Even his best works from this period, like Rerioa (The
dream) and Nevermore, which both are in the Courtault Institute
in London, are only more artificial, elaborate, insipid versions of two
earlier pictures, i.e. The sulking woman from 1891, now In the
Art Museum, Worcester, Mass. USA,
and the famous Manao tupapau from 1892, in the Albright-Knox Art
Gallery, Buffalo, USA. But
in order to be fair, we must not forget that Gauguin was still a
convalescent and almost constantly suffered from severe pains in his
broken ankle. Time after
time he had to lay aside his brush and palette, take pain-killing drugs,
and lie In bed. These were
hardly circumstances conducive to intense creativity, particularly not
for an artist with a temperament like Gauguin who had to paint a picture
"feverishly, at one go."
THE COURAGE OF DESPAIR
if all these moral and physical sufferings had not been enough, he also
had to cope again with money problems. culminating in a complete
disaster, when, at the beginning of 1897, the owner of the land where he
had built his hut died, and the heirs told him to leave.
In order to avoid any recurrence of a similar misadventure in the
future, he spent all his remaining funds on the purchase of a plot of
about two and a half acres, on the beach, about a kilometer farther
south, in the same district, and on the construction of a plank house,
measuring 30 by 24 feet, and a studio of the same dimensions.
The site, next to the schoolhouse in Punaauia, is today marked by
personal contribution consisted of some carved wooden panels which he
nailed to the walls of the bedroom and the studio.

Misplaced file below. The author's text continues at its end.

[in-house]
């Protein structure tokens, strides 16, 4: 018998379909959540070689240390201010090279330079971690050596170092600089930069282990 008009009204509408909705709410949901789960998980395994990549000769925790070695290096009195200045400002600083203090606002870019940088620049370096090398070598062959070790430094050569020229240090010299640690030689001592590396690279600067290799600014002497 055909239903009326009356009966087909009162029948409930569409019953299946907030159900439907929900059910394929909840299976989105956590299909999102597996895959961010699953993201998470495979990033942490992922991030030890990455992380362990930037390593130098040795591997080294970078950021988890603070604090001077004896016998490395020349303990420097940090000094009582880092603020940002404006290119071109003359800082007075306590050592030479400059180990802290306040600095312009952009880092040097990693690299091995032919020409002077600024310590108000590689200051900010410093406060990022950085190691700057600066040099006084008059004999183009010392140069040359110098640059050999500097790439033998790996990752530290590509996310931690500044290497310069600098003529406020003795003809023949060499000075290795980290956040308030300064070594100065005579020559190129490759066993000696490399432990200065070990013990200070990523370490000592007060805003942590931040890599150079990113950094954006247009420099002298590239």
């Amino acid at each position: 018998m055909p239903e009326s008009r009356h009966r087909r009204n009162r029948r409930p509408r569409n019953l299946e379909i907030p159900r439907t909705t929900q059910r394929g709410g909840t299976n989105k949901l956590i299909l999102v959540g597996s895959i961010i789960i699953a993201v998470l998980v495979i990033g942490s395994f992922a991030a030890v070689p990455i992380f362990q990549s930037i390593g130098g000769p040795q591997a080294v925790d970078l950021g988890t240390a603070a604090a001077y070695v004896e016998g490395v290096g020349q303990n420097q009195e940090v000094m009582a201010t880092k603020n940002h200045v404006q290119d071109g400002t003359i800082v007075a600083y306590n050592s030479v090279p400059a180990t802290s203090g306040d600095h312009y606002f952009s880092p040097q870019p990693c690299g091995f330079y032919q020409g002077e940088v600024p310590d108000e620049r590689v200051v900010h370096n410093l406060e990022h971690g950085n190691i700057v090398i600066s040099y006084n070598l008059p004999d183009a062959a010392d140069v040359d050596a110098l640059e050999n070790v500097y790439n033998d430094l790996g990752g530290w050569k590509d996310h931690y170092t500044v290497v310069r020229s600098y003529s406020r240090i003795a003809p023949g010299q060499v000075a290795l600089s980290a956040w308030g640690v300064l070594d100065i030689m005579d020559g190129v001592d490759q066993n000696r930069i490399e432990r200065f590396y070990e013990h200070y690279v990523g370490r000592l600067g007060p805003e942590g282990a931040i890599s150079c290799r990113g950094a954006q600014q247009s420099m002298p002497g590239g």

According to the Papeete post master who often visited him in
Punaauia, the house was sparsely furnished, but filled with books,
clothes, rolls of canvas, musical instruments and other objects which
lay scattered about in the greatest confusion.
Thanks to the postmaster's recollection, we also know exactly
what Gauguin looked like : "He was powerfully built, with blue
eyes, a high complexion, a slight tan, and chestnut-brown hair and beard
- thin, imperial, to be exact - which were already greying.
At home he invariably dressed in native fashion, wearing a cotton
shirt and a loin-cloth or pareu, always bare-footed.
But when visiting Papeete he wore European clothes : a
high-collared jacket and white, or more often blue linen trousers, white
canvas shoes, and a broadbrimmed hat of plaited pandanus leaves. Because
of his unhealed leg ulcers - evidence of his impaired health - he had a
slight limp and supported himself by a scout stick."
he had no longer any rent to pay, Gauguin's monthly expenses did not
exceed 150 francs. Unfortunately,
he was unable to earn even this modest sum, for his pictures rarely
fetched more than 100-200 francs in Paris, and the sales were very, very
irregular. For months, it
was solely the credit granted him by the Chinese store-keeper in
Punaauia that kept him alive. But
obviously, it was only a respite he had gained, for he could see how the
diseases gradually spread through and over his whole body.
Towards the end of 1897 he was prostrate for long periods without
getting any real sleep. Giddiness
and fainting flu alternated with bouts of blood-spitting.
But somehow his body resisted - to his intense regret.
As God or Destiny was unwilling to give him relief, he finally
decided to put an end himself to all his sufferings.
But before disappearing he had to paint a last picture that was
to be his spiritual testament to mankind.
Taking a piece of the ordinary coarse jute material that in
Tahiti was used for making copra sacks, and which came in rolls four and